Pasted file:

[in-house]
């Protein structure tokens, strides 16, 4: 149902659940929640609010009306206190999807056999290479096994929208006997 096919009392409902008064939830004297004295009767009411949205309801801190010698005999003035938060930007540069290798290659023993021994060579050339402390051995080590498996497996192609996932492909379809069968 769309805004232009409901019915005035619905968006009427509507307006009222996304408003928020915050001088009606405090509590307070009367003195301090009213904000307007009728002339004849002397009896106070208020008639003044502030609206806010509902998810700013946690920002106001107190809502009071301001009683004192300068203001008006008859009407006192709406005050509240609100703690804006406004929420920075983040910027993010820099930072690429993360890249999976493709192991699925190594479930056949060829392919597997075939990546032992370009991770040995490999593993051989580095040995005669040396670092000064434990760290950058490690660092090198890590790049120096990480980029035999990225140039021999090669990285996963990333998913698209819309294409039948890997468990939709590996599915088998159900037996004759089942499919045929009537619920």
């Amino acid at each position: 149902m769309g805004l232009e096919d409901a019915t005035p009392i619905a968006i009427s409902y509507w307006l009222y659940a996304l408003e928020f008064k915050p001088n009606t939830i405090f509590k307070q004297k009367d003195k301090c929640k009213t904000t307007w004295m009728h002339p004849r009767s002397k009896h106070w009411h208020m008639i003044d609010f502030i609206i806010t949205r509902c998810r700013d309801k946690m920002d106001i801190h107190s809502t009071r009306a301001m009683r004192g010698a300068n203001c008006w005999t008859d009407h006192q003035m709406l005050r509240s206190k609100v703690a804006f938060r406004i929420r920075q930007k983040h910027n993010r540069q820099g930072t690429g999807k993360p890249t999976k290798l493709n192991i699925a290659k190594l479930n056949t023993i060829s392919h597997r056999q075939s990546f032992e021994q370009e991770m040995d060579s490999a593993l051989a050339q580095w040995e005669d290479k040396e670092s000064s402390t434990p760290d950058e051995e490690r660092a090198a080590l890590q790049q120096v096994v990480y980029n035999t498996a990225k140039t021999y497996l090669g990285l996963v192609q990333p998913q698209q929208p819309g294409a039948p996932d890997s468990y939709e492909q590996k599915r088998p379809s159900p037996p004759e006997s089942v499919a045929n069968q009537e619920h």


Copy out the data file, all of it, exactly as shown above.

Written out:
[in-house]
């Protein structure tokens, strides 16, 4: 149902659940929640609010009306206190999807056999290479096994929208006997 096919009392409902008064939830004297004295009767009411949205309801801190010698005999003035938060930007540069290798290659023993021994060579050339402390051995080590498996497996192609996932492909379809069968 769309805004232009409901019915005035619905968006009427509507307006009222996304408003928020915050001088009606405090509590307070009367003195301090009213904000307007009728002339004849002397009896106070208020008639003044502030609206806010509902998810700013946690920002106001107190809502009071301001009683004192300068203001008006008859009407006192709406005050509240609100703690804006406004929420920075983040910027993010820099930072690429993360890249999976493709192991699925190594479930056949060829392919597997075939990546032992370009991770040995490999593993051989580095040995005669040396670092000064434990760290950058490690660092090198890590790049120096990480980029035999990225140039021999090669990285996963990333998913698209819309294409039948890997468990939709590996599915088998159900037996004759089942499919045929009537619920």
């Amino acid at each position: 149902m769309g805004l232009e096919d409901a019915t005035p009392i619905a968006i009427s409902y509507w307006l009222y659940a996304l408003e928020f008064k915050p001088n009606t939830i405090f509590k307070q004297k009367d003195k301090c929640k009213t904000t307007w004295m009728h002339p004849r009767s002397k009896h106070w009411h208020m008639i003044d609010f502030i609206i806010t949205r509902c998810r700013d309801k946690m920002d106001i801190h107190s809502t009071r009306a301001m009683r004192g010698a300068n203001c008006w005999t008859d009407h006192q003035m709406l005050r509240s206190k609100v703690a804006f938060r406004i929420r920075q930007k983040h910027n993010r540069q820099g930072t690429g999807k993360p890249t999976k290798l493709n192991i699925a290659k190594l479930n056949t023993i060829s392919h597997r056999q075939s990546f032992e021994q370009e991770m040995d060579s490999a593993l051989a050339q580095w040995e005669d290479k040396e670092s000064s402390t434990p760290d950058e051995e490690r660092a090198a080590l890590q790049q120096v096994v990480y980029n035999t498996a990225k140039t021999y497996l090669g990285l996963v192609q990333p998913q698209q929208p819309g294409a039948p996932d890997s468990y939709e492909q590996k599915r088998p379809s159900p037996p004759e006997s089942v499919a045929n069968q009537e619920h």